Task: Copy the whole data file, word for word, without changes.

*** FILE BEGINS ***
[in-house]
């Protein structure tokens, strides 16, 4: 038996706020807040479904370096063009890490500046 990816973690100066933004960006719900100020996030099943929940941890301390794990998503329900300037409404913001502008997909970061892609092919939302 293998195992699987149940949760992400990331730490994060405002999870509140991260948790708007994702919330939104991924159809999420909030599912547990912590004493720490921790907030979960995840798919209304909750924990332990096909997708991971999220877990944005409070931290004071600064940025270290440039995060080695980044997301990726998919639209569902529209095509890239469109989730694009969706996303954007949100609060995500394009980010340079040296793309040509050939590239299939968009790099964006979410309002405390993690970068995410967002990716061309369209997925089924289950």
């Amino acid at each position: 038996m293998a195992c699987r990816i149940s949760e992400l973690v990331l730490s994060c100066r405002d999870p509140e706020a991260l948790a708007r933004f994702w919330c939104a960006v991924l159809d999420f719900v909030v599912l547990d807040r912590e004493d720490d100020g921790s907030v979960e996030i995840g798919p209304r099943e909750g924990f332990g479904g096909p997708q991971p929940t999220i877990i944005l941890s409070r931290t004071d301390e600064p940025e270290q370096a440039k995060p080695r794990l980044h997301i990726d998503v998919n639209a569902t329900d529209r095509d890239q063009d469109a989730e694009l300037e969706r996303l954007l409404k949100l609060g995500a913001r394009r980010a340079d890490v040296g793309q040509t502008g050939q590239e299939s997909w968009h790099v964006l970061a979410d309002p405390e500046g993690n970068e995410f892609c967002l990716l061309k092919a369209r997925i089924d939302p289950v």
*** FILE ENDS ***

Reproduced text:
[in-house]
């Protein structure tokens, strides 16, 4: 038996706020807040479904370096063009890490500046 990816973690100066933004960006719900100020996030099943929940941890301390794990998503329900300037409404913001502008997909970061892609092919939302 293998195992699987149940949760992400990331730490994060405002999870509140991260948790708007994702919330939104991924159809999420909030599912547990912590004493720490921790907030979960995840798919209304909750924990332990096909997708991971999220877990944005409070931290004071600064940025270290440039995060080695980044997301990726998919639209569902529209095509890239469109989730694009969706996303954007949100609060995500394009980010340079040296793309040509050939590239299939968009790099964006979410309002405390993690970068995410967002990716061309369209997925089924289950």
């Amino acid at each position: 038996m293998a195992c699987r990816i149940s949760e992400l973690v990331l730490s994060c100066r405002d999870p509140e706020a991260l948790a708007r933004f994702w919330c939104a960006v991924l159809d999420f719900v909030v599912l547990d807040r912590e004493d720490d100020g921790s907030v979960e996030i995840g798919p209304r099943e909750g924990f332990g479904g096909p997708q991971p929940t999220i877990i944005l941890s409070r931290t004071d301390e600064p940025e270290q370096a440039k995060p080695r794990l980044h997301i990726d998503v998919n639209a569902t329900d529209r095509d890239q063009d469109a989730e694009l300037e969706r996303l954007l409404k949100l609060g995500a913001r394009r980010a340079d890490v040296g793309q040509t502008g050939q590239e299939s997909w968009h790099v964006l970061a979410d309002p405390e500046g993690n970068e995410f892609c967002l990716l061309k092919a369209r997925i089924d939302p289950v």